That done, I'm wiped out, but too wired to go right to bed. Mickey's undergrad Martin Luther class meets at 11, and I've been up finishing the reading of the first seven chapters of Bainton's Here I Stand for that, after Mickey asked me today to help him out by writing tomorrow's quiz. I hadn't time for that, so that kinda threw the evening. I finally finished that at around 1am. Then it was finally time to make dinner, which I'd been too focused to do before then.
I just found a curious passage, in continuing to read the Luther biography over my pasta (which, of course, I could have done hours ago had I had the wit). A number of contemporary Catholics who are particularly concerned with the guarding of orthodox belief have articulated a vision of the Church where it is better to have smaller numbers of only the truly dedicated believers. This is stated as against those in the Church who are perceived as being only "cultural Catholics," or who speak of themselves as Catholics but make no attempt to hold to Catholic doctrine, practice or ethics, or at least hold only to what are decried as "selective" versions of such. I've even heard this view of the Church ascribed to Benedict XVI, although I cannot think of any specific instance of him saying this off the top of my head. What amuses me tonight is to see that this is the exact vision of the church Luther was promoting, I think from his book The Babylonian Captivity of the Church, if I'm reading Bainton's biography correctly, wherein he attacks the Catholic sacramental system as it stood at the time, in order to replace it with what he saw as a more authentically biblical vision of the sacraments. So I found it rather funny that in the name of Catholic orthodoxy, contemporary Catholics may be invoking Luther's view of the Church so opposed by loyal papalist figures like Cajetan.
Excerpting a note to friede: the seminar I began sitting in on today on Augustine's De Trinitate is being led by my advisor, Prof. Michel René Barnes, who with his collaberator Prof. Lewis Ayers of Emory University have begun to gain a significant reputation for overturning a great deal of accepted Augustinian scholarship. Their radical formula for overthrowing established scholarly conclusions: read Augustine instead of Augustinian scholars. Go figure. It is, however, brutally focused labour in trying to absorb ancient psychologies and literary conventions in approaching the Augustinian texts themselves. We opened with a real attack on our own literary conventions today, a look at what constituted "memory" and learning in a culture where books were memory-aides and not documentary memory-substitutes, and the Stoic/Ciceronian approach to learning.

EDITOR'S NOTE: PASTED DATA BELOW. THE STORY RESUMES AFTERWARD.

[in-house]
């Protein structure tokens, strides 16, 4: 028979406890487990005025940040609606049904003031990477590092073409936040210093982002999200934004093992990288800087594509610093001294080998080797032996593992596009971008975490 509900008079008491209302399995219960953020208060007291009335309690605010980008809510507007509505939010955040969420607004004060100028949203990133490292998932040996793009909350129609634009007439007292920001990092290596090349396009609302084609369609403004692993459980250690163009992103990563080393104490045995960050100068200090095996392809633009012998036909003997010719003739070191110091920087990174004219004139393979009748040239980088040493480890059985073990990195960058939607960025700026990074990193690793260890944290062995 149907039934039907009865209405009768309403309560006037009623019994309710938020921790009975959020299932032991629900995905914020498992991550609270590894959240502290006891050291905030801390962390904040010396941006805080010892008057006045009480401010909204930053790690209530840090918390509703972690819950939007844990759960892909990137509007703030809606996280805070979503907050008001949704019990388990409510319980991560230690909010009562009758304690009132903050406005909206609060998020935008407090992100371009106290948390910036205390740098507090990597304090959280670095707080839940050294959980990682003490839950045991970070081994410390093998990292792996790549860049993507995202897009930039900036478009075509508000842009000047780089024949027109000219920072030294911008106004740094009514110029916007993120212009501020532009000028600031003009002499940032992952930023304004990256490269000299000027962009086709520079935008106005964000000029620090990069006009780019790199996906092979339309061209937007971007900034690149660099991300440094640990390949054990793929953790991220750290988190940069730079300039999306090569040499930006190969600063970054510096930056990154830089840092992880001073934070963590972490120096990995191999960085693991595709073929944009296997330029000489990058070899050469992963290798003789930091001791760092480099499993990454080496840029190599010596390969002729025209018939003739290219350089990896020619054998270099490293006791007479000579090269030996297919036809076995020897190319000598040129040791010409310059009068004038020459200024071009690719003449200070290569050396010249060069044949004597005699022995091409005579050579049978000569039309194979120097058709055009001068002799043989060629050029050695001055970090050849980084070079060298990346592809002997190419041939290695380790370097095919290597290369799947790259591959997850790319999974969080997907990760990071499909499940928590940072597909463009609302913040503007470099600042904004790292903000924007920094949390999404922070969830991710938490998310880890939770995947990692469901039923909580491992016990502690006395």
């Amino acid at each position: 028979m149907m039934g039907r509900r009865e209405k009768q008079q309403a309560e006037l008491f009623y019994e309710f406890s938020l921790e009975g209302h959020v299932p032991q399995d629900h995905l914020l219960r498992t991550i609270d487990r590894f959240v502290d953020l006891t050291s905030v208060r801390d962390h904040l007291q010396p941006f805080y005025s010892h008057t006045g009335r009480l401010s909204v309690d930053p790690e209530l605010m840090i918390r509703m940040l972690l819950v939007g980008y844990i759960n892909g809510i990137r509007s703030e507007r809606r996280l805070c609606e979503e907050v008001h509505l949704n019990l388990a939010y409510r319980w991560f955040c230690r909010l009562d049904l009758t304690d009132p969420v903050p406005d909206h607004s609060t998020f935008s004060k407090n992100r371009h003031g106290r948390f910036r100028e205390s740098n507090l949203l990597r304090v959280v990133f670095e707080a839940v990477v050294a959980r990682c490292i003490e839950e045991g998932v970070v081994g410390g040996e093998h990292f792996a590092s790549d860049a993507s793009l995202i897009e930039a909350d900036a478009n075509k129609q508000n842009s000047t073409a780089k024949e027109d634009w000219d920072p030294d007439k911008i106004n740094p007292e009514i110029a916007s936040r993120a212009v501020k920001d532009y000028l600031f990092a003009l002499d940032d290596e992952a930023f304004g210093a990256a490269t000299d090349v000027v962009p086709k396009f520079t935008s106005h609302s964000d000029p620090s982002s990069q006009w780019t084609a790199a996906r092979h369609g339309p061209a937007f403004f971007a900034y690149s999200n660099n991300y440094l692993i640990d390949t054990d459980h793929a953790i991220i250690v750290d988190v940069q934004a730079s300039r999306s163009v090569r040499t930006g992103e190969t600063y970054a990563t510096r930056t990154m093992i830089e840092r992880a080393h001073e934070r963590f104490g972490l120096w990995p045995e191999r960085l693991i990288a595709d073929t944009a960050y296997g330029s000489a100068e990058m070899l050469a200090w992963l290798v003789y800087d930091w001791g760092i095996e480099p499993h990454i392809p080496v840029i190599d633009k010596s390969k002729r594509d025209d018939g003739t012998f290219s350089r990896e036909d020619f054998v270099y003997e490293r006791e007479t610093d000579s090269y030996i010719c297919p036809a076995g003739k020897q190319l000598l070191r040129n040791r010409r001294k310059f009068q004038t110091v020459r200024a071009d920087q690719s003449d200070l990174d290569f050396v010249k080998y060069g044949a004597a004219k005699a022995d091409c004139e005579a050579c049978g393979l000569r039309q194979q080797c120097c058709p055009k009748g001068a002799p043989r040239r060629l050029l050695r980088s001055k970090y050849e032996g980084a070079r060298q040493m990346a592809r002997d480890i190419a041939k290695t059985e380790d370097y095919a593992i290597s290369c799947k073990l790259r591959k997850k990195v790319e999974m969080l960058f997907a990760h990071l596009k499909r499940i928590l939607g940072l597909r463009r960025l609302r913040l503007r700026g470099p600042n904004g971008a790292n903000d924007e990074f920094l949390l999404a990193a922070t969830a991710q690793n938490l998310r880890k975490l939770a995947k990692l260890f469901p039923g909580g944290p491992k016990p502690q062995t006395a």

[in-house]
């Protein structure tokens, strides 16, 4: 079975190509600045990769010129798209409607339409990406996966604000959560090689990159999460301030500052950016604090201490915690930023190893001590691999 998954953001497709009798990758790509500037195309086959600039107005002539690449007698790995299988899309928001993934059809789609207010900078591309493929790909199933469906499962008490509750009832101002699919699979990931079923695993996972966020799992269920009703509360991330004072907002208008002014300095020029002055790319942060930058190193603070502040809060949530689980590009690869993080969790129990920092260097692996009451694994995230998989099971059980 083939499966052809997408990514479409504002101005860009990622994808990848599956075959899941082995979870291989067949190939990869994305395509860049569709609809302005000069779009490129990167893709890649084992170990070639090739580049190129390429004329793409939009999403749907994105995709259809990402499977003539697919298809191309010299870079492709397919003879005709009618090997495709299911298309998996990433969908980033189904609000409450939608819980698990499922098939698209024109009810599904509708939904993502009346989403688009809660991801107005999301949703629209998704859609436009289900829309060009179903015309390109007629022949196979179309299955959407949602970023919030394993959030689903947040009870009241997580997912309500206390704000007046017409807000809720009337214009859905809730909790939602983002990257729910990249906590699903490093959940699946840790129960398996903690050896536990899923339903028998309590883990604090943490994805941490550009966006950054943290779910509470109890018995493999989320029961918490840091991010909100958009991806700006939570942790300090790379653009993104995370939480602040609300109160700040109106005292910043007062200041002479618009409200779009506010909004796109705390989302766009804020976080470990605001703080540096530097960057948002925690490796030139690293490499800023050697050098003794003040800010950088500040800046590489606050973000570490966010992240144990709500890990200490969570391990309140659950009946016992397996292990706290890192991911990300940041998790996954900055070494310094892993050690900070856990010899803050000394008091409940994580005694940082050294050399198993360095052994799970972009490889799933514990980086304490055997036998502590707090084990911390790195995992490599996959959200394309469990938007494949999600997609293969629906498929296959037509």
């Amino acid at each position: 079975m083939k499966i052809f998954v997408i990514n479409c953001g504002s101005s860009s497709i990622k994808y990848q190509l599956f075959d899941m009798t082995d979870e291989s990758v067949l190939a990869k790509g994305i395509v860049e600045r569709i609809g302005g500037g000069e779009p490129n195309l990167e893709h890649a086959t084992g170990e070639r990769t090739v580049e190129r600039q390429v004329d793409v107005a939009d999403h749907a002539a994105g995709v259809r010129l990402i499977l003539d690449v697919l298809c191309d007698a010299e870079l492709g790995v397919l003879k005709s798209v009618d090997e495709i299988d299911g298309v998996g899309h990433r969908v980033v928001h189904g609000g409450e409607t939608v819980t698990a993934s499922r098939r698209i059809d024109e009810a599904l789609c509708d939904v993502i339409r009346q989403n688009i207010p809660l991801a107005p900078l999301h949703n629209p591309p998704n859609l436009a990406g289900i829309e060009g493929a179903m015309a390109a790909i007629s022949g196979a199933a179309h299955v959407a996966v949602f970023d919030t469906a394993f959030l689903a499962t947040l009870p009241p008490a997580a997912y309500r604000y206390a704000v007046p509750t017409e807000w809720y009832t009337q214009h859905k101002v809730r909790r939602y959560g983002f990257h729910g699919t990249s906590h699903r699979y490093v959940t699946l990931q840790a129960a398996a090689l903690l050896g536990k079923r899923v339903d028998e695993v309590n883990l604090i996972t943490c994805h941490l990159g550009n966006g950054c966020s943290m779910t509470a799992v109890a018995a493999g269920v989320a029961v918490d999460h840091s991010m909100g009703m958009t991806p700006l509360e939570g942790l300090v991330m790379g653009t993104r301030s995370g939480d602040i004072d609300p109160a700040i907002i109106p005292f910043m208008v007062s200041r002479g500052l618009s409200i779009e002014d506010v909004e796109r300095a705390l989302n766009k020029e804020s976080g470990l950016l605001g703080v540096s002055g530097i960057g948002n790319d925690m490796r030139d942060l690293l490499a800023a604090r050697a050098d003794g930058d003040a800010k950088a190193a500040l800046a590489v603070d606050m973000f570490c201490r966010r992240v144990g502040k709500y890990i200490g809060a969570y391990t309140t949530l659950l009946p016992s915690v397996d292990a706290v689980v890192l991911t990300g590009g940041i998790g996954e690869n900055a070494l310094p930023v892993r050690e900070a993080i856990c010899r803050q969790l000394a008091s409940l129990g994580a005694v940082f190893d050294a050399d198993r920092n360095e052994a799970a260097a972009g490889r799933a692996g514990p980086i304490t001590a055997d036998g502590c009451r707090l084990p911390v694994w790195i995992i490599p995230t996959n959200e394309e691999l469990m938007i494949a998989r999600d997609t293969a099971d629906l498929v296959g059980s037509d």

Some other points from opening discussion:
De Trinitate Seminar Notes
Michel René Barnes
A note on “textualization” from the handout from Mary J. Carruthers’ The Book of Memory today (noting what is underlined on p. 10—“A work is not truly read until one has made it part of oneself—that process continues a necessary stage of its ‘textualization.’”): what is not remembered is not understood. Memory is assumed in this culture. Augustine assumes in reading the later books of the De Trinitate that you will have the earlier books solidly in mind. This is very hard for moderns. An ancient or a medieval would much more easily commit these to memory because of their training.
Her distinction between “fundamentalism” and “textualism” as two poles of what literature is and how it functions in a society is analogous to the “Antioch vs. Alexandria” patristic tendencies toward the biblical texts. Barnes wants us to be aware of our own textual tendencies in these regards and not to project them onto the historical texts we are reading.
“Fundamentalism” in this sense (to be distinguished from the pejorative sense in which the term is usually used, and which here can be a more handy usage for us) “regards a work of literature as essentially not requiring interpretation.” It is the concern of being bound to a text where the words mean only what the words say, and have no meaning beyond themselves. Words are independent of institutions. See the similarity to legal “originalism,” speaking of the “original intention” of the writers, say of the Constitution. “Textualism” is then where the locus of meaning is to be found in the interpretation of words and not bound in the words themselves.